An Issue That Should Unite Us All

I’ve followed and written for a long time about issues with the mechanics of voting – the concern that in a highly polarized polity like ours, the legitimacy of elections is going to be tested, and to the extent there are valid grounds to doubt them, the outcomes will not be accepted.

It’s the old “it’s not the voting, it’s the counting” issue.

Bloggers to the left of me (Brad Friedman at Bradblog is all over this issue), and to the right of me (Instapundit) are all equally concerned about this.

We ought to be more concerned. A lot more concerned.Right now is a four-month window before the June elections when many states are trying to decide how they will comply with the federal HAVA act. Here in California, we are about to be locked in a battle to decide if our votes will be processed – I won’t say counted – by poorly designed voting machines and systems.

Friday, the California Secretary of State conditionally approved (pdf) the use of the fatally-flawed Diebold voting machines, subject to some rather sketchy conditions. Take a look at the attached report (pdf) for the testing he commissioned.

This independent testing that the SoS commissioned found still more flaws – but suggests that it’s OK to use these machines anyway while we cross our fingers and hope.

I don’t think so, and I’ll be working hard to get as much attention paid to this as possible. Over the next few days, I’ll post some specific suggestions about what can be done.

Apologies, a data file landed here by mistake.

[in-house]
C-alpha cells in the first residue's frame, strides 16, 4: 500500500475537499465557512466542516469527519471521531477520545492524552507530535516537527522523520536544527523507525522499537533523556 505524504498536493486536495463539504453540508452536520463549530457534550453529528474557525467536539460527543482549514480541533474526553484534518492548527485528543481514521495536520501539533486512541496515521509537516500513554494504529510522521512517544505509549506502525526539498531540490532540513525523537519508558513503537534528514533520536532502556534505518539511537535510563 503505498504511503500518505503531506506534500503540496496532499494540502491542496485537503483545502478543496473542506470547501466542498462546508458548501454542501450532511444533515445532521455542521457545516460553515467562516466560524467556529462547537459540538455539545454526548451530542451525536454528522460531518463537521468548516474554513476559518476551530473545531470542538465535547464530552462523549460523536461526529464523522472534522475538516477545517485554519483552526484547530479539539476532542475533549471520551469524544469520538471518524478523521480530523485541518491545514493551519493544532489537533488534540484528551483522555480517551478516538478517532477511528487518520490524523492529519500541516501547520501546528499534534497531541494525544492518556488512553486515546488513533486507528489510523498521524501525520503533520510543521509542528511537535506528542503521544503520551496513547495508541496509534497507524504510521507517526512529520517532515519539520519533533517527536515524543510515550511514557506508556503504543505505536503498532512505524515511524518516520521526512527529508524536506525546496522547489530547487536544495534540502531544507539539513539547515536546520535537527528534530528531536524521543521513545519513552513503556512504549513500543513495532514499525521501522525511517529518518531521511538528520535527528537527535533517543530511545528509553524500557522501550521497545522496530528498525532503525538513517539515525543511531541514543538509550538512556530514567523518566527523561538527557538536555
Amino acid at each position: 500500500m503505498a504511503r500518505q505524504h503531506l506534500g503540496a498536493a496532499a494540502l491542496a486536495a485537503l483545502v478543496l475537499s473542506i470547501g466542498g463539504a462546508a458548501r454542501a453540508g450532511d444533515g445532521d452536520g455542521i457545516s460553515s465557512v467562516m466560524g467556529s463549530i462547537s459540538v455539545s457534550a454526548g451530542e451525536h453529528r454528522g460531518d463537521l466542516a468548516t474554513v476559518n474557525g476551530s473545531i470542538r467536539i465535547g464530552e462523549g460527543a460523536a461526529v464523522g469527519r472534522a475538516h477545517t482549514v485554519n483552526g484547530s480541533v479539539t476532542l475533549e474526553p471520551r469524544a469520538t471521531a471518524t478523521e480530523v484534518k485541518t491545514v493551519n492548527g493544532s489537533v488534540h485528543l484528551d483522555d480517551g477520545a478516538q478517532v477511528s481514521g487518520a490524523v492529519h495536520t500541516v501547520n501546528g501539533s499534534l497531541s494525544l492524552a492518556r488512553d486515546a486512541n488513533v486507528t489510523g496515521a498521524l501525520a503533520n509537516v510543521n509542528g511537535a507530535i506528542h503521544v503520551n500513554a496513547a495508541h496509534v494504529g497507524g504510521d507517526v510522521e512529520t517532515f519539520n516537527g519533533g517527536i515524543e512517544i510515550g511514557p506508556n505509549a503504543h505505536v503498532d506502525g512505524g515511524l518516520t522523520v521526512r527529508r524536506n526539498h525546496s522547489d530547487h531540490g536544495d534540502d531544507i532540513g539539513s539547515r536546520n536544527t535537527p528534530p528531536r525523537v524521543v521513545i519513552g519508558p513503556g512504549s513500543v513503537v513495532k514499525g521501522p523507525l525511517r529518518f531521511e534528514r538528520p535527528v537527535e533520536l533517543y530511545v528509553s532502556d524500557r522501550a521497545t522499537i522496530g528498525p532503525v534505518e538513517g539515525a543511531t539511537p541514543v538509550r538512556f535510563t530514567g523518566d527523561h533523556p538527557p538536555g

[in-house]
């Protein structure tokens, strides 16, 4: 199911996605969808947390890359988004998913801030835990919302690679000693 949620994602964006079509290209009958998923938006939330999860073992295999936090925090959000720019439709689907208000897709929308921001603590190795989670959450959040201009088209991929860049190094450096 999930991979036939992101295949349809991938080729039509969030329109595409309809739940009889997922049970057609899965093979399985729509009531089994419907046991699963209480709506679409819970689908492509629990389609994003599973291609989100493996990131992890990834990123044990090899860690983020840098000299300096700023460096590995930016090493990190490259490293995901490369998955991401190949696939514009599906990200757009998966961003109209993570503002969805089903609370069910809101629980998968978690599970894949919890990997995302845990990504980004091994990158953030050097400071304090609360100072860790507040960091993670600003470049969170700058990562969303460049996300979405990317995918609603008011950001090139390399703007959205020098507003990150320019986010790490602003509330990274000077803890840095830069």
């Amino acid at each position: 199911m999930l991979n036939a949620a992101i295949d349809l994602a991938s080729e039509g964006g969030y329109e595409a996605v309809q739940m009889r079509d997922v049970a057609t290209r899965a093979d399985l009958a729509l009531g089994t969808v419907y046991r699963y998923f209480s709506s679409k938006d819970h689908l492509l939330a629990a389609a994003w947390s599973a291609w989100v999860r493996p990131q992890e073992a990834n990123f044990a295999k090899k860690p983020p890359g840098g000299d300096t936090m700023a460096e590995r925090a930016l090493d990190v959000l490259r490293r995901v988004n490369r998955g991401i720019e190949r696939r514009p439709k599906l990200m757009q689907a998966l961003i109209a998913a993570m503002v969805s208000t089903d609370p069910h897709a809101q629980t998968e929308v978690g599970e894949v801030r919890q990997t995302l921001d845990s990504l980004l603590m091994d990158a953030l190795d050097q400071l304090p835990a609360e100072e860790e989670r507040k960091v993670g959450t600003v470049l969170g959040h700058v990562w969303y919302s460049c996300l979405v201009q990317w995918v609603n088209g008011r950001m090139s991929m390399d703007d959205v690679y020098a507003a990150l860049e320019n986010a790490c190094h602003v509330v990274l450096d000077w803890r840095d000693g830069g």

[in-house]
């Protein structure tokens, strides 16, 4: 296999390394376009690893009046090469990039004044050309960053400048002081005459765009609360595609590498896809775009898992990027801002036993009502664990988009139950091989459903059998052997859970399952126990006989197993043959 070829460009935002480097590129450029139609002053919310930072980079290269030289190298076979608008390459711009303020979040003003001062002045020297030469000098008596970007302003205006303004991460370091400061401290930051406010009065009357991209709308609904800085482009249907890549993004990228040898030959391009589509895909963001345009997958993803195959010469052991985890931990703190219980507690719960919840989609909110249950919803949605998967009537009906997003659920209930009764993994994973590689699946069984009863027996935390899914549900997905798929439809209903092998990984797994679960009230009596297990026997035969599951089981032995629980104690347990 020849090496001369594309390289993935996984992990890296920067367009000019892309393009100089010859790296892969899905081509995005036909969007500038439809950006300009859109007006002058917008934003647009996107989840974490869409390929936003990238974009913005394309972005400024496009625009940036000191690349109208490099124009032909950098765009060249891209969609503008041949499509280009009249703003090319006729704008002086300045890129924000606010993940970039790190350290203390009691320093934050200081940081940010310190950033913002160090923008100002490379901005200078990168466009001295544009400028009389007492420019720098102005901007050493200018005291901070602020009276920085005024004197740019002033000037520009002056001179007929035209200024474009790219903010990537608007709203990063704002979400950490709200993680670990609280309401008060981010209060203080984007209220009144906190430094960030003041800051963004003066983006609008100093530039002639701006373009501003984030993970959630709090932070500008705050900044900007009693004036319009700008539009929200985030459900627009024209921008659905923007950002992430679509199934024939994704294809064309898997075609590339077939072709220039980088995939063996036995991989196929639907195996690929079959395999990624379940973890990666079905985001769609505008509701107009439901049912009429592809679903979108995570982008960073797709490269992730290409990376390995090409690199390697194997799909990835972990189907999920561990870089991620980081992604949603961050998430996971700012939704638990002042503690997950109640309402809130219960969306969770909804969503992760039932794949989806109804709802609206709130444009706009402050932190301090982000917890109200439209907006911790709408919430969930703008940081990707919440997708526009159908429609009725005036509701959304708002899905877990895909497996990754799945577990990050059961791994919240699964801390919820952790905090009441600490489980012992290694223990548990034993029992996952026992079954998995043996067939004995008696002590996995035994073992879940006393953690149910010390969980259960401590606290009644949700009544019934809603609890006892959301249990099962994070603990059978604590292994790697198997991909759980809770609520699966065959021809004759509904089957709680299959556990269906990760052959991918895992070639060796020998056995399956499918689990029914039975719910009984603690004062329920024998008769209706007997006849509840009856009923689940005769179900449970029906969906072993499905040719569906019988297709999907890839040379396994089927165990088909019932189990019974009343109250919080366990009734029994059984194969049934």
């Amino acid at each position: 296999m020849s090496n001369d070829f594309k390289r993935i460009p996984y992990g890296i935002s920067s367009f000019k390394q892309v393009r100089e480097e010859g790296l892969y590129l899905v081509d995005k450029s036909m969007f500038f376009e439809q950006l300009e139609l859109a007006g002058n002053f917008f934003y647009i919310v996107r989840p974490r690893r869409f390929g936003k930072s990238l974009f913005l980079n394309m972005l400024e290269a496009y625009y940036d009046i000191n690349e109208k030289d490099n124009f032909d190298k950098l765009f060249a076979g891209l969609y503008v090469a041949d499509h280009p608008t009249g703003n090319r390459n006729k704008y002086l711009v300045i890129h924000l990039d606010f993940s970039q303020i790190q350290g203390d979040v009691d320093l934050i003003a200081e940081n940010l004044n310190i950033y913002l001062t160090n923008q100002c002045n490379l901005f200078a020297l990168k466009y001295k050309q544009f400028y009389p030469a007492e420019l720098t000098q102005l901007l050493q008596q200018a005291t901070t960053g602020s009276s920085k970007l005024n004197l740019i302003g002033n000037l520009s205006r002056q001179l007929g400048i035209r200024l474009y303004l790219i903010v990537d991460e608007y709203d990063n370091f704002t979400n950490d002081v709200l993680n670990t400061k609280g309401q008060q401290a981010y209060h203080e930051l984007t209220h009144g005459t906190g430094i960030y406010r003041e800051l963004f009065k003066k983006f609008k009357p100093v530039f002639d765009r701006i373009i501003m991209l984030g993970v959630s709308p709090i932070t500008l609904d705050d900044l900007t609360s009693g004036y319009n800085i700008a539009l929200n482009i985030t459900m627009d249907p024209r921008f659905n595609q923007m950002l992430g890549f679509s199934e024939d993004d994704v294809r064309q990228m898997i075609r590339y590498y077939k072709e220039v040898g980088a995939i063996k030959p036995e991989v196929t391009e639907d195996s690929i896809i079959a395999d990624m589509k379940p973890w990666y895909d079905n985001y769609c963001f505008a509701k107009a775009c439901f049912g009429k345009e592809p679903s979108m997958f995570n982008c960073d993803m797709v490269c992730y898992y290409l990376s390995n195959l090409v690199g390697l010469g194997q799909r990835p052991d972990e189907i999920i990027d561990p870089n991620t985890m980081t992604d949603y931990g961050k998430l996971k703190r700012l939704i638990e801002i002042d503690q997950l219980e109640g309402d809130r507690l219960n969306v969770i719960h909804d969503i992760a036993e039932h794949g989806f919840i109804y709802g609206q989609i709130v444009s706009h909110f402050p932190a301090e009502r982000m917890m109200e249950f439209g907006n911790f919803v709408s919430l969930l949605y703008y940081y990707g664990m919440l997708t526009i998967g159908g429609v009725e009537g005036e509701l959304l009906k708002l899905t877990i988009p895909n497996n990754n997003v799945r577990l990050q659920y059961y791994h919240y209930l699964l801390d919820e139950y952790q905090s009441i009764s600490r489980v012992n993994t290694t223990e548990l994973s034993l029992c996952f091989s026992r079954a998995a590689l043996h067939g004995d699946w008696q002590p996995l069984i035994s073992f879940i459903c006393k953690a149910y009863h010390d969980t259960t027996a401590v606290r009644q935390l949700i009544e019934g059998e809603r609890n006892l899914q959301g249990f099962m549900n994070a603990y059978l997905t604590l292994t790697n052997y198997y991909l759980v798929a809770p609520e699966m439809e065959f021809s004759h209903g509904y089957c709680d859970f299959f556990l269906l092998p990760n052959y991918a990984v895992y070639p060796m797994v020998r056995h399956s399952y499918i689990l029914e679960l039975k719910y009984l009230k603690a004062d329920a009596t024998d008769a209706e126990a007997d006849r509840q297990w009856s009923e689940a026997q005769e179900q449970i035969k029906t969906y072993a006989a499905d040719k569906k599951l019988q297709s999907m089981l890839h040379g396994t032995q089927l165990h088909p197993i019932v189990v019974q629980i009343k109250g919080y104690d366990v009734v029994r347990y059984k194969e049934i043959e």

Here are some of my earlier posts on this:

* Whose Vote Is It, Anyway?

* The #1 Priority

* Electronic Voting: Truly, Deeply Stupid

* e-Voting: One Of These Things Is Not Like The Others

* Stalin: “It is not the votes that count, but who counts the votes.”

5 thoughts on “An Issue That Should Unite Us All”

  1. You’re absolutely right about e-voting, but why is e-voting a national issue? Because a bunch of political mercenaries convinced thousands of Florida voters in 2000 that they’d probably voted for the wrong perosn by mistake, or had their vote miscounted by a “30 year-old machine”.

    Remember those esteemed public philosophers – like Bill Maher – sputtering with rage over those 30 year-old machines. Except that those machines (built around 1970 and used at most 30 times, about 1/1000th of the use seen by a well-built engine or transmission of the same year) were probably better than anything you can buy today. In 1970, they still built cars whose door handles didn’t break off in your hand.

    And you can’t buy any machine today, from anybody, without having more problems. Apart from Diebold’s problems, SOME COMPANY HAS TO MAKE THE MACHINES, and any company who does will be accused by the left of being some kind of Halliburton clone. It will turn out that Ralph Reed used to own some of their stock, therefore the whole thing is a ghastly plot.

  2. I don’t have a problem with E-voting if it was confirmable. By that I mean done by SS number. Every vote should be registered and saved to the SS number and accessible by the voter at later date by their SS personal info. They do it with Tax returns a lot more in depth that a freekin voter slip. There is no reason why votes must be anonymous we don’t go around rounding up the known losers so what gives except the fact of the voting being left wide open to fraud.